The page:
Yet, Pakistan will not remain unaffected if Islamic revolutions sweep its neighbourhood and the Arab world. A far reaching geopolitical consequence will be high profile antagonism between the Sunnis and Shias everywhere in the Islamic world. Ayatullah Khomeini’s advent to power in 1979 in Iran was the first real Islamic revolution of recent times. Its influence was deeply felt in Pakistan in the shape of heightened sectarianism. The Iranian revolution had facilitated the activities of Tehrik-i-Nifaz-i-Fiqh-i-Zafaria (Movement for the implementation of Shiite religious Law) which were stoutly countered by Sunni extremist groups like Sipah-e-Sahaba and Laskhar-e-Jhangvi. The latter want the Shias declared non Muslims. This sentiment had found a favourable echo with Talibans in Afghanistan. Such Sunni groups are Saudi surrogates.

An unprecedented rise in sectarianism would be on the cards if the war between Sunnis and Shias escalates elsewhere. The Pakistani state will have a difficult time in controlling it as its intelligence apparatus is heavily allied with the Sunni militant groups. This close alliance and the deep seated strategic desire to see Talibans rise again in Afghanistan is responsible for the enduring Pakistani support to the Haqqani networks in North Waziristan and Taliban’s Emir-ul-Momeen Omar’s Quetta Shura. If and when Talibans re-emerge in a commanding position in Afghanistan, they will turn out to be a destabilizing factor for the sectarian upheaval in Pakistan. Its hapless civil society will likely become a bigger victim of the sectarian fissures than it is today. The militant groups which are already a part and parcel of the Pakistani social fabric will then assume much bigger profiles. With such developments, enlightened moderation, Musharraf’s dream once, has no chance.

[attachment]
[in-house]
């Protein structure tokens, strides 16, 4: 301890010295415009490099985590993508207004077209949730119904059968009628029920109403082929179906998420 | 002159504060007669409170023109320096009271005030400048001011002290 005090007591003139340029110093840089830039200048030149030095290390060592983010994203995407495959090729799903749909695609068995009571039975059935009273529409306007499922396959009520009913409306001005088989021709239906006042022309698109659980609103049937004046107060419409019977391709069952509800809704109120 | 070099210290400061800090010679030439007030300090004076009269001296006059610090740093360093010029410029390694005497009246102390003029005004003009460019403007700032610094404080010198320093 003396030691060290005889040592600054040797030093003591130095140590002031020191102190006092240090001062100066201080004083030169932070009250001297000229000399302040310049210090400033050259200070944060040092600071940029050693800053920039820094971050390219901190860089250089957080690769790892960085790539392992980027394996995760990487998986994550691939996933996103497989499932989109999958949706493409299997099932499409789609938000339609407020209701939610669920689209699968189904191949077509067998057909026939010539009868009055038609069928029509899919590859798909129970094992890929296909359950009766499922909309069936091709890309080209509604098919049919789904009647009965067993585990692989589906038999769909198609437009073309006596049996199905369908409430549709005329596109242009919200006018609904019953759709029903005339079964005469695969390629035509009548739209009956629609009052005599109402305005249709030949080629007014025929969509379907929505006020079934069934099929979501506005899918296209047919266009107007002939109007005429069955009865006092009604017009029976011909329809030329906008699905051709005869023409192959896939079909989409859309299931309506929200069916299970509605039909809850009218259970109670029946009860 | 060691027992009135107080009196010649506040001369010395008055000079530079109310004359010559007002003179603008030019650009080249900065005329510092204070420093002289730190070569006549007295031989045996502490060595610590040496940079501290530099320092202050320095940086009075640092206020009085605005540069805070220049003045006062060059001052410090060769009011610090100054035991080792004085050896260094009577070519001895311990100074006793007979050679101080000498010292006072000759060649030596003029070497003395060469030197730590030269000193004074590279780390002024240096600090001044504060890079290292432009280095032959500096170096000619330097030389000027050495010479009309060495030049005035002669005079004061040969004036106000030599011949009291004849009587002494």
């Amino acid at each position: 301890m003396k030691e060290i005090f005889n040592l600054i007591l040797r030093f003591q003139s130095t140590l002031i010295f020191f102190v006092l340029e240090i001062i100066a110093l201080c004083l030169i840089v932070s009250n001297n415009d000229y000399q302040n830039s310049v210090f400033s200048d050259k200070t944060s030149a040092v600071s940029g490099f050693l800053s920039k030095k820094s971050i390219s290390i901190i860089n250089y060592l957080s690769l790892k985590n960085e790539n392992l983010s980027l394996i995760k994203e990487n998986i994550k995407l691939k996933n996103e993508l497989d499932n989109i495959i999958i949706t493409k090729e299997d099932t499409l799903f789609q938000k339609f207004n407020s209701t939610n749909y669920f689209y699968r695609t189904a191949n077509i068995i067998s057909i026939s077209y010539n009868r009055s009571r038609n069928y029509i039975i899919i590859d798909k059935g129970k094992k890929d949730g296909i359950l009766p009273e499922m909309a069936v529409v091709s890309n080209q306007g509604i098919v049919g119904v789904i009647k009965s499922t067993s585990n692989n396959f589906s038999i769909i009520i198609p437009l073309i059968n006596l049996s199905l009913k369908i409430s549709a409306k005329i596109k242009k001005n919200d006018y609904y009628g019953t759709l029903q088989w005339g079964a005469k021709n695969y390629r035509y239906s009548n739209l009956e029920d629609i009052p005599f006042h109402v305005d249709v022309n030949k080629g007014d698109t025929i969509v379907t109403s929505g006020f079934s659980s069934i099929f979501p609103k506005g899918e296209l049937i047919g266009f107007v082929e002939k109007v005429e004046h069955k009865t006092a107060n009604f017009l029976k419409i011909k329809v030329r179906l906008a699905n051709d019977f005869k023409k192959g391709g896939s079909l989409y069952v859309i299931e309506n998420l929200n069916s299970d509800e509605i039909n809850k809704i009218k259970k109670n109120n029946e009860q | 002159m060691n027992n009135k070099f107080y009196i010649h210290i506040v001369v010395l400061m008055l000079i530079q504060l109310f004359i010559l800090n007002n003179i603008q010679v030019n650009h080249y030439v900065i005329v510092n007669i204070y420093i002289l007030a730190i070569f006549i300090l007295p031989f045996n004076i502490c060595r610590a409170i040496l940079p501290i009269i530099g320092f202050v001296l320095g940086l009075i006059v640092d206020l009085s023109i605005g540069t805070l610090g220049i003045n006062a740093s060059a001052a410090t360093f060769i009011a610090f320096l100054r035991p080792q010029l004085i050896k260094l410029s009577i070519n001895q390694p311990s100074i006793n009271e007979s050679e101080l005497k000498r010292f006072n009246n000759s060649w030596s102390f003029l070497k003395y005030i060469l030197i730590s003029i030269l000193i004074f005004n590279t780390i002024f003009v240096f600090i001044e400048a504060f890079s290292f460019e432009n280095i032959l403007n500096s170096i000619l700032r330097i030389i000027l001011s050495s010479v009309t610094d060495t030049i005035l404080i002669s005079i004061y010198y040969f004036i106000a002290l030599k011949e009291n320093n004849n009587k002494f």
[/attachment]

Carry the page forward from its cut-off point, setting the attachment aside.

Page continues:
Even as the civil society in Pakistan by and large abhors fundamentalism and Jihad, the current drift towards greater conservatism and elimination of Brelvi Sufi influence will go on as indeed has been happening in the past decades due to official patronage. The Pakistani Islam today is way away from fanaticism, but, it is also true that it harbours more fanatics today than ever before.